2. Zero Mostel  (The Producers)
  3. Alan Bates  (The Fixer)  *
  4. Max von Sydow  (Hour of the Wolf)
  5. Trevor Howard  (Charge of the Light Brigade)
  6. Per Oscarssen  (Hunger)  *
  7. Alan Arkin  (The Heart is a Lonely Hunter)  *
  8. Clint Eastwood  (The Good, the Bad and the Ugly)
  9. Ron Moody  (Oliver!)  *
  10. Walter Matthau  (The Odd Couple)

Analysis:  Cliff Robertson somehow won the Oscar and NBR and earned a Globe nom and so managed to snag the Consensus win in a year without much of a consensus.  Personally, I don’t think Robertson is all that good (he’s #19 on my list), but he’s not the worst Oscar winner (that would be Denzel Washington in Training Day).  But to have him win in this year, when O’Toole is so utterly amazing is just a terrible choice (made all the worse when O’Toole would fail to ever win).
This is the second nom (and win) for O’Toole and the second for Howard, but the first for Mostel, Bates and von Sydow (surprising that it took von Sydow this long, but it would take him until 1988 for his first Oscar nom).  This is actually the weakest top 5 in this category since 1949.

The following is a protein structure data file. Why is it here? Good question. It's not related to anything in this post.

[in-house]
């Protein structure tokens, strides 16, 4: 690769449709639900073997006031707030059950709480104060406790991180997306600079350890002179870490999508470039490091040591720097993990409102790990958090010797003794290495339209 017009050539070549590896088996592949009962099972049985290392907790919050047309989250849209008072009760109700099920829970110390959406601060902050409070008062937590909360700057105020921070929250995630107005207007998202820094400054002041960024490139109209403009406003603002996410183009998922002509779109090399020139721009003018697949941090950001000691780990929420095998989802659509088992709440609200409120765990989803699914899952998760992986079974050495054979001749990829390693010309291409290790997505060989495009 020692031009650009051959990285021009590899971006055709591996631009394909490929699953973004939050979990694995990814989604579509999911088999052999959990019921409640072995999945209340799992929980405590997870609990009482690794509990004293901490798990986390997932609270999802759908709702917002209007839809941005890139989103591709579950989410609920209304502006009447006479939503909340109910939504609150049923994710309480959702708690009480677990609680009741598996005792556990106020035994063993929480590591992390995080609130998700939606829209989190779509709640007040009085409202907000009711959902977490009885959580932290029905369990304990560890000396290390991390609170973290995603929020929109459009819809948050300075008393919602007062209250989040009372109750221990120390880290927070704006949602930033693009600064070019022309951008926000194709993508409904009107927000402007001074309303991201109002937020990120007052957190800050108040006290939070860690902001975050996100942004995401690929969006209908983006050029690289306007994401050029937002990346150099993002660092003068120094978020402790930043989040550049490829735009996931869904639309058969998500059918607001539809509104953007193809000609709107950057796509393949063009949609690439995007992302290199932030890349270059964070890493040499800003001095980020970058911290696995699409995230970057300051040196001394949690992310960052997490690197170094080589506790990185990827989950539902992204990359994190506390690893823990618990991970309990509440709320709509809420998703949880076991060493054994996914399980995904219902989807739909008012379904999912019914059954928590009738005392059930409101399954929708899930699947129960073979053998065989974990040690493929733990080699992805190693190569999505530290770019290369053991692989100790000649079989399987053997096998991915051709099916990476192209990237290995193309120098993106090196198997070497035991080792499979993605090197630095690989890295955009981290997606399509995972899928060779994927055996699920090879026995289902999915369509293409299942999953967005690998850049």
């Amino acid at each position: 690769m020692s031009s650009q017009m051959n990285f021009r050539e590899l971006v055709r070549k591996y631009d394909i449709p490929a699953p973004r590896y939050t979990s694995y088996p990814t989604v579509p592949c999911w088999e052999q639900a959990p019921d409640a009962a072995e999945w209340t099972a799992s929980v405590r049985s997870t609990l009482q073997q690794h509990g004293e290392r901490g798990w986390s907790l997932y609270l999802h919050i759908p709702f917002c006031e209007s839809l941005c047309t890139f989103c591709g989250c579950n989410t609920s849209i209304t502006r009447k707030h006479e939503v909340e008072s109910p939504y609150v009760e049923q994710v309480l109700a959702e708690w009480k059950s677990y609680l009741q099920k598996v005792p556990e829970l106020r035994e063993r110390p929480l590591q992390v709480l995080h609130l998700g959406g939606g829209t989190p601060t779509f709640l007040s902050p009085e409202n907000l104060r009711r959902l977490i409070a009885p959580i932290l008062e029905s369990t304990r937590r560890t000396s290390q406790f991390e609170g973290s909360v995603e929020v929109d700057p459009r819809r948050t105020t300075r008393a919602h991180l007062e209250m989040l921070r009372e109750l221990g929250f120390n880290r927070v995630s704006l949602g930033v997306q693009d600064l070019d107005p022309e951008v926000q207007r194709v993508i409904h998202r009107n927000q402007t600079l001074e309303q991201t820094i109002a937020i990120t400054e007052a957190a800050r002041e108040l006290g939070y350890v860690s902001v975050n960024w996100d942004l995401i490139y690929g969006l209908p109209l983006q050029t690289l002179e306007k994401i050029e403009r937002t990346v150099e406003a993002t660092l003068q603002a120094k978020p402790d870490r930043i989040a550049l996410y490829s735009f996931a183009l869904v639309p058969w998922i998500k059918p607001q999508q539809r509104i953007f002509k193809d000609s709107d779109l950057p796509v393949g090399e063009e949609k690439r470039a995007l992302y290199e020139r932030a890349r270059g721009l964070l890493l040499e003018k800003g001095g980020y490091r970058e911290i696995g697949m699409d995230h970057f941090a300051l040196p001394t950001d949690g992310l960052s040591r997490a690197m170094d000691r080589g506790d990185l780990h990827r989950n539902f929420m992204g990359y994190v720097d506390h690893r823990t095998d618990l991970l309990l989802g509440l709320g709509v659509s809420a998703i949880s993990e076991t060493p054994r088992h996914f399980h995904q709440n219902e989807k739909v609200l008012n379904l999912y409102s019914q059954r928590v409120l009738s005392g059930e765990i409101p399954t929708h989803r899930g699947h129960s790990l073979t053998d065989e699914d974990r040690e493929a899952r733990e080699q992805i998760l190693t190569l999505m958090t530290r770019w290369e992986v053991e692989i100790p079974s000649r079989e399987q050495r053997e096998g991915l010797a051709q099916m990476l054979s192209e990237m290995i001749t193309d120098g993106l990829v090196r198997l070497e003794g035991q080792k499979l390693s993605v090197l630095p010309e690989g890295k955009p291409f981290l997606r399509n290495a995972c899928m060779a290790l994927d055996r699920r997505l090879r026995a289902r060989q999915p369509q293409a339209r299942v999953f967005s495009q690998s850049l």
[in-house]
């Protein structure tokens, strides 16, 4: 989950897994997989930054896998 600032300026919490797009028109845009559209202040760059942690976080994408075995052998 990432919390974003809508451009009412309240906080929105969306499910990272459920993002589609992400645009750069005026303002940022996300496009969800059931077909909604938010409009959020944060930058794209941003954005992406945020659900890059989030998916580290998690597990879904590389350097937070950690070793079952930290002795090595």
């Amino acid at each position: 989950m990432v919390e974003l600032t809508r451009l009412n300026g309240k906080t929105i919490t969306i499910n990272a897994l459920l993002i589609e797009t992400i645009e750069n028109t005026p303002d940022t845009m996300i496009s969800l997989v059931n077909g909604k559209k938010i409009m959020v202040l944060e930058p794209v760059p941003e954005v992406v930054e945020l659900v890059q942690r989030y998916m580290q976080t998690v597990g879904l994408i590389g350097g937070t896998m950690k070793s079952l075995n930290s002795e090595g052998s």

• Best Actress
  1. Katharine Hepburn  (The Lion in Winter)  *
  2. Barbra Streisand  (Funny Girl)  *
  3. Joanne Woodward  (Rachel Rachel)  **
  4. Catherine Deneuve  (Belle de Jour)
  5. Mia Farrow  (Rosemary’s Baby)  *
  6. Liv Ullmann  (Hour of the Wolf)  *
  7. Vanessa Redgrave  (Isadora)  *
  8. Beryl Reid  (The Killing of Sister George)
  9. Florence Delay  (Trial of Joan of Arc)
  10. Faye Dunaway  (The Thomas Crown Affair)

Analysis:  Katharine Hepburn finally takes back the crown from Bette Davis after 28 years, going up to 560 points and passing Davis by 5 points.  This is Hepburn’s 12 nomination and 4th win.  She will hold the title for roughly 40 years before Meryl takes it away.  Meanwhile, Woodward earns her 3rd nomination, Deneuve her 2nd and Streisand and Farrow their first.
Hepburn and Streisand have their famous tie at the Oscars, a tie that is a little dubious, since Streisand was invited to join the Academy when this was her feature film debut, and if she voted for herself, then that’s why she tied.  Still, they are both great performances.  Ironically, in spite of the tie, Woodward (who is also great) wins the Consensus because she wins the NYFC and Globe and earns Oscar and BAFTA noms, while neither Hepburn nor Streisand win a critics award.  This is a very strong top 5 – one point less than the year before, but good enough for 3rd best to date (and won’t be passed again for another 5 years).

  • hopkinsBest Supporting Actor:
  1. Anthony Hopkins  (The Lion in Winter)
  2. Gene Wilder  (The Producers)